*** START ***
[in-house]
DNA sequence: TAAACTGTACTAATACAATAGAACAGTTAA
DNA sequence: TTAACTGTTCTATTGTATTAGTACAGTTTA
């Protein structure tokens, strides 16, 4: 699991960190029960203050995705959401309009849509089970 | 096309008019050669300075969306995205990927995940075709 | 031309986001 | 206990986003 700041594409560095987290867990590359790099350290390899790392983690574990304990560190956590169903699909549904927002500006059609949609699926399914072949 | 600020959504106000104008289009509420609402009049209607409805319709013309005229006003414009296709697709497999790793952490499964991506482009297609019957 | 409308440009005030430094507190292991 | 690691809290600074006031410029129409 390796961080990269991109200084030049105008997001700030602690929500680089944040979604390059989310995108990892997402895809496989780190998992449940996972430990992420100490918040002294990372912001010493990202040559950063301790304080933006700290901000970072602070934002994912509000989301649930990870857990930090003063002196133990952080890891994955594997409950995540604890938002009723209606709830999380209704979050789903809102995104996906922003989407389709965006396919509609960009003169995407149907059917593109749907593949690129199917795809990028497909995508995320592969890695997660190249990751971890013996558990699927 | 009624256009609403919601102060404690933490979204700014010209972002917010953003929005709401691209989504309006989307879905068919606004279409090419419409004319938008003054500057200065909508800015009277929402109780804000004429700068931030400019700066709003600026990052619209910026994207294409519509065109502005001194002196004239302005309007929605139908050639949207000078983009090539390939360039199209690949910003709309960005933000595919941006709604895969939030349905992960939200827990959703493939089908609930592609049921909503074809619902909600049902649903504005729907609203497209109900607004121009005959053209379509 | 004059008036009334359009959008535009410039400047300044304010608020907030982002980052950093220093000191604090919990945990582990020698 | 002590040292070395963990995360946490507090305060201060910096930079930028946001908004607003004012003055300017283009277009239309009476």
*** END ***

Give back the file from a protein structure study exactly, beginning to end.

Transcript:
[in-house]
DNA sequence: TAAACTGTACTAATACAATAGAACAGTTAA
DNA sequence: TTAACTGTTCTATTGTATTAGTACAGTTTA
């Protein structure tokens, strides 16, 4: 699991960190029960203050995705959401309009849509089970 | 096309008019050669300075969306995205990927995940075709 | 031309986001 | 206990986003 700041594409560095987290867990590359790099350290390899790392983690574990304990560190956590169903699909549904927002500006059609949609699926399914072949 | 600020959504106000104008289009509420609402009049209607409805319709013309005229006003414009296709697709497999790793952490499964991506482009297609019957 | 409308440009005030430094507190292991 | 690691809290600074006031410029129409 390796961080990269991109200084030049105008997001700030602690929500680089944040979604390059989310995108990892997402895809496989780190998992449940996972430990992420100490918040002294990372912001010493990202040559950063301790304080933006700290901000970072602070934002994912509000989301649930990870857990930090003063002196133990952080890891994955594997409950995540604890938002009723209606709830999380209704979050789903809102995104996906922003989407389709965006396919509609960009003169995407149907059917593109749907593949690129199917795809990028497909995508995320592969890695997660190249990751971890013996558990699927 | 009624256009609403919601102060404690933490979204700014010209972002917010953003929005709401691209989504309006989307879905068919606004279409090419419409004319938008003054500057200065909508800015009277929402109780804000004429700068931030400019700066709003600026990052619209910026994207294409519509065109502005001194002196004239302005309007929605139908050639949207000078983009090539390939360039199209690949910003709309960005933000595919941006709604895969939030349905992960939200827990959703493939089908609930592609049921909503074809619902909600049902649903504005729907609203497209109900607004121009005959053209379509 | 004059008036009334359009959008535009410039400047300044304010608020907030982002980052950093220093000191604090919990945990582990020698 | 002590040292070395963990995360946490507090305060201060910096930079930028946001908004607003004012003055300017283009277009239309009476």